The Gig Fair is held on Wednesday afternoon and gives artists a chance to make a face-to-face connection with promoters who they usually communicate by phone or email. Gig Fair is like speed dating for bands. I'm told by promoters that it's bad form to interrupt someone else's appointment "to just drop of a promo packet," but it's a good idea to carry a well produced performance packet with you, and then follow up Gig Fair interviews with both a phone call and emails. Don't expect to get gigs at the Gig Fair, but be sure to follow up assiduously.
The popular DJ taping sessions have been replaced by a DJ & Artists Reception, a meet and greet, on Tuesday afternoon at 2:30. A new DJ/Press room (quiet) has been established in room 207 of the Convention Hall where DJ's can make appointments with artists to record interviews and those all important station ID announcements "starring" bluegrass artists. Sounds like a good idea, since the DJ taping sessions were something of a zoo.
WAMU Live on-air Showcases
Showcases, Official and After Hours, are, for many attendees, the highlight of each World of Bluegrass. Eighteen bands have been invited by a committee to showcase for the entire convention. On Monday - Wednesday evenings from 7:15 to 9:45 and on Wednesday morning at the Artist Showcase Brunch, each band has twenty-five minutes to show its stuff. Some are scheduled for afternoon and early evening. These bands are chosen because the are relatively new or, if they are established bands, because they have significant new material or personnel changes. Often these showcases will be the first introduction to the larger bluegrass world these bands have had and as such are particularly valuable for bookers seeking new bands and members who want to keep in touch with what's on the bluegrass horizon. At least one international band is usually included. Some of these bands seem later to sink into obscurity while others rise to fame and popularity.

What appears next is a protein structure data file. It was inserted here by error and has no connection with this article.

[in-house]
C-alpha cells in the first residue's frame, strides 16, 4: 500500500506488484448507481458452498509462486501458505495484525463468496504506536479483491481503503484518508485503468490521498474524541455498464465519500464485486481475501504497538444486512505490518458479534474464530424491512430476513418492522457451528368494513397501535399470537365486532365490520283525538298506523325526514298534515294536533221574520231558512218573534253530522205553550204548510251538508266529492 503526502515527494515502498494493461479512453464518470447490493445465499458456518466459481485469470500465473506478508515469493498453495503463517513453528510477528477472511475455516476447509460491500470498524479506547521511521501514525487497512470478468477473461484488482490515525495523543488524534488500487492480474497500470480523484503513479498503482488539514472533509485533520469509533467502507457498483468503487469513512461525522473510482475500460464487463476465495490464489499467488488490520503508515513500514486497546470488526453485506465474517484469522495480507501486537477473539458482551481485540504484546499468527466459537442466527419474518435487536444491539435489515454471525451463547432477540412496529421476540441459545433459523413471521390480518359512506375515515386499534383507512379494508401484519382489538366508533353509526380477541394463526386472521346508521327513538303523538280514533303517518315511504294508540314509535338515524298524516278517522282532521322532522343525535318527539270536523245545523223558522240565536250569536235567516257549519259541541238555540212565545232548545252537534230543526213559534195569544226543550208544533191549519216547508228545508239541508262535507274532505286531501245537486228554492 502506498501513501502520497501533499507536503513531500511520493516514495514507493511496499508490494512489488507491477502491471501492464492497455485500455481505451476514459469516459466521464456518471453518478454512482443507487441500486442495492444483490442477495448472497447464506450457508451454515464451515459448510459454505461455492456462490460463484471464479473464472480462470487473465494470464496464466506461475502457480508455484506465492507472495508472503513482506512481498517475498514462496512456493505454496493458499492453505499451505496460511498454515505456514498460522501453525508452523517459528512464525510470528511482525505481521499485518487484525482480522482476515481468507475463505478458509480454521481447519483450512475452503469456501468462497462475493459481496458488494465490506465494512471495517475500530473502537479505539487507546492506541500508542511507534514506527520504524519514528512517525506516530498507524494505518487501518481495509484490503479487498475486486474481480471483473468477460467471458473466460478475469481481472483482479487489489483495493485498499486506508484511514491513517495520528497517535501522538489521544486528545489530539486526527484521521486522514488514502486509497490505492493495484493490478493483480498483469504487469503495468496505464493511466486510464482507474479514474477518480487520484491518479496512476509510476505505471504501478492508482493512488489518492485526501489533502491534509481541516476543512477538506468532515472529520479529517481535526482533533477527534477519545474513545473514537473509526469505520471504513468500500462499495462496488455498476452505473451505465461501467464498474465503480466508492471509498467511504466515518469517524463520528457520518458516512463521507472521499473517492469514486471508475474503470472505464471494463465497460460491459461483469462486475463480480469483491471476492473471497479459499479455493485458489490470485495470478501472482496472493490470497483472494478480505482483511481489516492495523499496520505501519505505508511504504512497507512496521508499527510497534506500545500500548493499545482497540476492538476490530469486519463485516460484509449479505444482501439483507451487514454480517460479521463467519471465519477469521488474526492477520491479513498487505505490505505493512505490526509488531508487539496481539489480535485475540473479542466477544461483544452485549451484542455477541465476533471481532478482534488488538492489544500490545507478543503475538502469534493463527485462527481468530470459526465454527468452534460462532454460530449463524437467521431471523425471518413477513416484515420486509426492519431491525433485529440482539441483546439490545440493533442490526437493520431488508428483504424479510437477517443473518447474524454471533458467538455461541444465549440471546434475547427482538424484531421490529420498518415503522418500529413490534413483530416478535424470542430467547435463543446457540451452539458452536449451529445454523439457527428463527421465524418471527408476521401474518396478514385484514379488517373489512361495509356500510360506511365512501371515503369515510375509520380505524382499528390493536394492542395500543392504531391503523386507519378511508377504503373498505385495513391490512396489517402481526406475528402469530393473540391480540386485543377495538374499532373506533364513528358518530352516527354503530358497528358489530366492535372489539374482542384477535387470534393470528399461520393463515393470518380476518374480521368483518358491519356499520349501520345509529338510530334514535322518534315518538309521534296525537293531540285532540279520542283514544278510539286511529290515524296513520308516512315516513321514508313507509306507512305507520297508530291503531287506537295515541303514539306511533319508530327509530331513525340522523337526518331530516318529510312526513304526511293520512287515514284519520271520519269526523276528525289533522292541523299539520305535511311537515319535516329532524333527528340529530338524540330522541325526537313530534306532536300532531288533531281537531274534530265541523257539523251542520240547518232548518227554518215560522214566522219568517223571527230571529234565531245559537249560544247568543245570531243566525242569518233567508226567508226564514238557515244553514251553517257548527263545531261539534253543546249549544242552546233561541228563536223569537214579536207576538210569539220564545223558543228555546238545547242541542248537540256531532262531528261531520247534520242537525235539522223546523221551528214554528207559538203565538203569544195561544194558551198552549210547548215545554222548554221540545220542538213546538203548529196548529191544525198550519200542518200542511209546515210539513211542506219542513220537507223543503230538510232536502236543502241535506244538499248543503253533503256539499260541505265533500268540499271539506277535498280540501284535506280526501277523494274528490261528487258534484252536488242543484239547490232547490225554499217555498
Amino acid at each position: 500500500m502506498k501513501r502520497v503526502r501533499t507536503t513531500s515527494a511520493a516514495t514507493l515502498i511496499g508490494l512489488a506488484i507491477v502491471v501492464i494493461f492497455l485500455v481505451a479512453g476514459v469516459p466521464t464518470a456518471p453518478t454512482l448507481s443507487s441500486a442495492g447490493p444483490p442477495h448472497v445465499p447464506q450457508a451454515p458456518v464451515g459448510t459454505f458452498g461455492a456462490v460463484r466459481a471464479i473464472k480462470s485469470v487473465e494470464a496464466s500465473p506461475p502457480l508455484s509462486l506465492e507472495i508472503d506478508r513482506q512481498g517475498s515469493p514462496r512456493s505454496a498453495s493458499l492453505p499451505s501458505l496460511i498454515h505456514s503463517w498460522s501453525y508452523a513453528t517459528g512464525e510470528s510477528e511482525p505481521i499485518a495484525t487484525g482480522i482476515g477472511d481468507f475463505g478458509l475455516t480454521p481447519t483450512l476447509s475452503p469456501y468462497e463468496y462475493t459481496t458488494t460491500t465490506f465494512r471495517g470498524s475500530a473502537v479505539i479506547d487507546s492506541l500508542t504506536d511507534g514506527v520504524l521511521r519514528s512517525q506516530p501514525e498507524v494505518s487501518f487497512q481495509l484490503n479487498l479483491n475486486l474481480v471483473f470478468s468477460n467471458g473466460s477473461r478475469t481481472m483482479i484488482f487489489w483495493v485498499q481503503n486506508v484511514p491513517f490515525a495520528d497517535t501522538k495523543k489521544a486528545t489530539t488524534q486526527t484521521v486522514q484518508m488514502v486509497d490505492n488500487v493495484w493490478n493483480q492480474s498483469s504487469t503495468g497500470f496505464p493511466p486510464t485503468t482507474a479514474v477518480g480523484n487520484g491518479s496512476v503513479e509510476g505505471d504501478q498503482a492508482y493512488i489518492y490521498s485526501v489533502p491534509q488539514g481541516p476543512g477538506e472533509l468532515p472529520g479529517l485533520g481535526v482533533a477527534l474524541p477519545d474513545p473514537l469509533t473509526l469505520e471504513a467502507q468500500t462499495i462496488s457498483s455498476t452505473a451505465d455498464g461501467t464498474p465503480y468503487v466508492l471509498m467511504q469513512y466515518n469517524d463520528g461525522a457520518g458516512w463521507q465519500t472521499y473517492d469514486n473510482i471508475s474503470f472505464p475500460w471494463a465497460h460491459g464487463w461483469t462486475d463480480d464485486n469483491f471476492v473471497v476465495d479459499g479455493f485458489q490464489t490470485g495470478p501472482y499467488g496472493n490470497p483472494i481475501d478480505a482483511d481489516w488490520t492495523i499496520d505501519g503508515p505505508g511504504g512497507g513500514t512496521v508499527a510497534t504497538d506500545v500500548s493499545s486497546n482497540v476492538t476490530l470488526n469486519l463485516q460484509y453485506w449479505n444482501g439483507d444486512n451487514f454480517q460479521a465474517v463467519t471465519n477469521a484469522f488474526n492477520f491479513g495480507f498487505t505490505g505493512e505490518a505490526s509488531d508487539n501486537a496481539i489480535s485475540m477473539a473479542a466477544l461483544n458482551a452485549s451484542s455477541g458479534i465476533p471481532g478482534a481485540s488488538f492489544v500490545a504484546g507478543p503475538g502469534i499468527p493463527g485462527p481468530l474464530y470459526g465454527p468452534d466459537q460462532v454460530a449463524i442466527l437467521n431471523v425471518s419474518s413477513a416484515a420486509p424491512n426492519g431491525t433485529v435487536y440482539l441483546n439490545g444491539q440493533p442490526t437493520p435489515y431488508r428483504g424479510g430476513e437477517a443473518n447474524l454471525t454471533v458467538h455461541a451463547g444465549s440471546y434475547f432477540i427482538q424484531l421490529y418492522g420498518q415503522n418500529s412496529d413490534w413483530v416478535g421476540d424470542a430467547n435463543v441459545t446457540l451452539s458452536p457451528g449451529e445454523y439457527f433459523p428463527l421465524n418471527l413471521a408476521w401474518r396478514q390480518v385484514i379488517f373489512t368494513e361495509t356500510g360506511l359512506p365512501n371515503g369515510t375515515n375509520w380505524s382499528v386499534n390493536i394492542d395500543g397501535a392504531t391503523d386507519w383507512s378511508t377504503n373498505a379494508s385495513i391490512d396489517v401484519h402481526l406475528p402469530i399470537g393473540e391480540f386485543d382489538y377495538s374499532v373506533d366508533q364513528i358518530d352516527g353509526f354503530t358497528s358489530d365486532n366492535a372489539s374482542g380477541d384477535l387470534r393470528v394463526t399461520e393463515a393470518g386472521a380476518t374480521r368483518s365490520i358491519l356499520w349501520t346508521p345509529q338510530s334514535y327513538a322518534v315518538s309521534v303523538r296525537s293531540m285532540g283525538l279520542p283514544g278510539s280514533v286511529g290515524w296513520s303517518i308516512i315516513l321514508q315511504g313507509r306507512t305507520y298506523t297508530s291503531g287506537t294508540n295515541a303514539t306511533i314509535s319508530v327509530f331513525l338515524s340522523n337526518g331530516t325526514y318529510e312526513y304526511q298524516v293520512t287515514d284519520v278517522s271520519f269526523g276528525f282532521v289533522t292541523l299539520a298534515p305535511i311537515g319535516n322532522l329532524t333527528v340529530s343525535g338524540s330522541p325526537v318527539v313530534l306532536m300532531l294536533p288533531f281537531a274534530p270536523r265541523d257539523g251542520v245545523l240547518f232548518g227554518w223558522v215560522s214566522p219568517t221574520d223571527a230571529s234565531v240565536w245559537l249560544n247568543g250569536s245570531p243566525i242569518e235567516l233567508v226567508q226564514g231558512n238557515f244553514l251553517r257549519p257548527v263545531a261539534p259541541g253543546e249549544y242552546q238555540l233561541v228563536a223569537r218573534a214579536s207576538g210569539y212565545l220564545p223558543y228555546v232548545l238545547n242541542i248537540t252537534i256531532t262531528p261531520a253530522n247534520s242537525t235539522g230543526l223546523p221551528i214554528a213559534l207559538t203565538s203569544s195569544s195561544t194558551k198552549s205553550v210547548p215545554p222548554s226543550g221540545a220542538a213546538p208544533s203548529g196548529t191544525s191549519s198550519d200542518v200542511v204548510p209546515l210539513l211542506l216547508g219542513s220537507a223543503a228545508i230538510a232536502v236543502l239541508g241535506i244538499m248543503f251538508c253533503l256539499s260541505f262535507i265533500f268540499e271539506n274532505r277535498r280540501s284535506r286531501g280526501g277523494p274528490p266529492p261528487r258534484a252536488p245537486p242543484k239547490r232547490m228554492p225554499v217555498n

After Hours Showcases aren't "after hours" at all, they're just late at night, earning the sobriquet that "IBMAstands for 'I've been mostly awake." Offered during the hours from 10:00 PM - 1:30 AM, the after hours showcases generally feature five bands and are sponsored by recording companies, regional bluegrass associations, manufacturers, or others wishing to give bands an opportunity to showcase. They represent a fine chance for talent buyers, recording industry execs, fans, and other musicians to see bands which have chosen or been invited to showcase. Even individual bands may rent a room and offer themselves or a group of bands for showcases. These events are always fun with people wandering from showcase to showcase to see particular bands and gathering in the hallways to network (read schmooz or chat), meet and greet, or visit.
Some of the features making World of Bluegrass exciting are the proliferation of unscheduled events, jams, and private parties. Suites where promoters, associations, and festivals invite bands to showcase privately are peppered throughout the non-quiet floors of the hotel. Record companies hold invitation only receptions. Getting into these events is usually by invitation, but if you get one, be sure to show up and get a feel for some of these events. Jams can be found throughout the hotel and convention center in designated areas. The hotel reserves some floors as quiet floors, but otherwise...just look around. I remember being on the elevator one time when the door slid open on some floor where I saw Mike Cleveland joyfully playing in the foyer with a bunch of other people and a crowd of spectators. In other places you'll see kids jamming together with well-known professionals sometimes joining them. The days of drunks coming in off the street to party and jam are gone for good, but there's plenty of unscheduled music during World of Bluegrass Week.